The EU played an indirect but critical part in last week’s electoral triumph for UK prime minister Boris Johnson — and in Brexit.

It was a historic error of judgment by some of the EU’s leaders to collude with Remainers in the UK. Instead, they should have gone out of their way to help Mr Johnson’s predecessor Theresa May pass her withdrawal agreement.

The EU leadership not only overplayed its hand during the negotiations. It committed the critical error of refusing to rule out a Brexit extension from the outset. They contributed to the ensuing uncertainty and the change in the Tory leadership. The rest is history.

As a direct consequence of these errors, the EU will end up with a more distant relationship with the UK than it could have had. Mrs May’s withdrawal deal, while far from ideal, would have been consistent with a future association agreement. By betting the house on an elusive second Brexit referendum, a coalition of EU leaders and the Remain campaign have ended up forfeiting that opportunity.

If EU leaders had any strategic sense, they would now pause for a minute to decide exactly what they want from a new bilateral relationship with the UK.

The signs of that happening are not promising. I am marginally encouraged by Angela Merkel’s comments right after the UK election, looking forward to “friendship and close co-operation between our nations”. But Mette Frederiksen, the Danish prime minister, immediately raised the issue of fishing rights — an issue with the potential to kill any trade deal. Ursula von der Leyen, the European Commission president, set out a sequence with a first phase of talks to include only goods and fishing. This is exactly the same approach the EU took in the negotiations over the withdrawal agreement. The UK would be mad to accept this.

It would be complacent to think that Mr Johnson will be a pushover in the second phase, the upcoming trade negotiations. What would happen if the EU were to play hardball and only offer a minimal deal, perhaps spiced with demands for EU access to UK fishing waters, or that the UK follow EU labour market rules?

If Brussels were to make such demands, it would give Mr Johnson a rational reason to walk away from talks entirely. The Brexit transition period is scheduled to expire at the end of 2020. At that point, Mr Johnson will still have four more years in office ahead of him, longer than any other EU leader.

There would also be significant economic consequences for the EU’s leaders if no trade deal is struck and the two sides end up in a trading relationship based on World Trade Organization rules. That would put at risk a substantial portion of the EU’s £94bn bilateral trade surplus in goods.

Sceptics argue that a trade deal cannot be concluded quickly. But speed is a political variable. If the EU decided to prioritise a deal with the UK, it could choose to fast-track the negotiations. It is true that the EU would not be able to ratify a trade deal by the end of next year. But if negotiations were far enough along by late 2020, the two sides could find a way to extend the transition period.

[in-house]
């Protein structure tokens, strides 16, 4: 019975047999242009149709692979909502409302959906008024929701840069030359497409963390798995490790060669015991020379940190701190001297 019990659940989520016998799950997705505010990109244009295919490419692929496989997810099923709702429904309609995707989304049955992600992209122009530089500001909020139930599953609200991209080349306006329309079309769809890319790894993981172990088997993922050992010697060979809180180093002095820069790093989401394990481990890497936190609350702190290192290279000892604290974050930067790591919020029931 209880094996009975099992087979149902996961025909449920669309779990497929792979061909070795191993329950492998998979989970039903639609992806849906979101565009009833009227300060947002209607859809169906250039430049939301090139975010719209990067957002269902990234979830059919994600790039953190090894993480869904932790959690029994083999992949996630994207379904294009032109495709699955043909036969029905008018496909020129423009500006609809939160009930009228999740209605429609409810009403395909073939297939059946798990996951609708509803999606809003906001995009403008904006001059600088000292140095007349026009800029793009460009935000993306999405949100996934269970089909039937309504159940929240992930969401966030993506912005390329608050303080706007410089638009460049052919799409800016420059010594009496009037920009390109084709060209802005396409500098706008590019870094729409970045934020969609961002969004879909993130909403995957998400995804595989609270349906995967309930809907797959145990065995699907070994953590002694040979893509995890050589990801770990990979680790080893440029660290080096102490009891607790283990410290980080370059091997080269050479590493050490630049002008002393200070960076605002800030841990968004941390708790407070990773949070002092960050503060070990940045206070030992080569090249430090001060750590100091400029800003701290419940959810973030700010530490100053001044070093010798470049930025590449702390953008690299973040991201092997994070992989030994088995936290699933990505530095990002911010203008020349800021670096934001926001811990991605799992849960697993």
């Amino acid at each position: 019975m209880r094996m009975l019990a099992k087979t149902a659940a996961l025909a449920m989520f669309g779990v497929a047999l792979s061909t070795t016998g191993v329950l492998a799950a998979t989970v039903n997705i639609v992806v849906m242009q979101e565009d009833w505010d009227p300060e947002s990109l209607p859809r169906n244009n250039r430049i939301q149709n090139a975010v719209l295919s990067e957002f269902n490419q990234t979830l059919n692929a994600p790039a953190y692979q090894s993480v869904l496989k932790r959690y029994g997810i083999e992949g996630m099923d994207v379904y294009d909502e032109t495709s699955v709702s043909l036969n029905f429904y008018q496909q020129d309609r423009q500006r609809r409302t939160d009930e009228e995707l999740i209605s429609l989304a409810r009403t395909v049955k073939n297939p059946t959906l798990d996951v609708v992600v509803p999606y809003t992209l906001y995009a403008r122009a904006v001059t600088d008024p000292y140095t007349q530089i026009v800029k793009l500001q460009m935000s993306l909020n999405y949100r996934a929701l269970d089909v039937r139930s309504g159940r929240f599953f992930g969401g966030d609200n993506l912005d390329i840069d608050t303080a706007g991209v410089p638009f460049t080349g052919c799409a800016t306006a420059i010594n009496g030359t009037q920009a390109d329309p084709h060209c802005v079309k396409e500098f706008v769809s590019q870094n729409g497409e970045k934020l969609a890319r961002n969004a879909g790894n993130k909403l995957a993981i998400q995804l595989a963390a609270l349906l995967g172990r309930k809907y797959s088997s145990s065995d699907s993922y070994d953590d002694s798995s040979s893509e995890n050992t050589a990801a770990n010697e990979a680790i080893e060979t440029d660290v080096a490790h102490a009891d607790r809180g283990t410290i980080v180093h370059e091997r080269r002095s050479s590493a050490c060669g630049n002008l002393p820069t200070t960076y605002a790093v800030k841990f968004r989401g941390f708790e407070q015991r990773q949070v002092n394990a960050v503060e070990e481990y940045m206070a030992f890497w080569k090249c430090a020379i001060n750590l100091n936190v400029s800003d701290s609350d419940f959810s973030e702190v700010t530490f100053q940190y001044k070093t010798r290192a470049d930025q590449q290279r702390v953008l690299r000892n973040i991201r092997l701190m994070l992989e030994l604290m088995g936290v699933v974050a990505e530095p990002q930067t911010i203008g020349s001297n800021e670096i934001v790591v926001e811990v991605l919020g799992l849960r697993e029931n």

The history of the EU’s free trade agreement with Canada offers another model. It has been provisionally applied since 2017, while awaiting final approval by the member states. When somebody tells you that a trade deal takes many years to negotiate, they are really saying that they do not want events to move faster.

Another important consideration for the EU is that the UK is likely to start parallel trade talks with the US. If such a deal were to be concluded first, it might contain passages that could interfere with a not-yet-concluded EU trade deal. For example, American negotiators might insist on access for their chlorinated chicken and genetically modified organisms.

If the EU really wants a strategic partnership with the UK, it is in its interest to conclude that agreement before the US does. If it is the strategic goal of US president Donald Trump to drive a wedge between Britain and the EU, this would be an ideal opportunity.

A full, balanced and fair trade agreement is possible, but that would require the EU to drop its Versailles treaty, victor’s justice mentality. I realise that the European Council does not undertake negotiations itself. But this time it should become more closely involved. We will know that this process is veering off track if we see the two sides reverting to the usual briefing hostilities.

The EU was wrong to treat Brexit as a threat, rather than grasping it as an opportunity to forge a strategic bilateral relationship with the UK. Britain’s departure is also an invitation to forge further integration among the remaining members.

It is a sad reflection on the state of the EU that I have no idea how it proposes to solve the apparent conflict between its geopolitical interests and fish.

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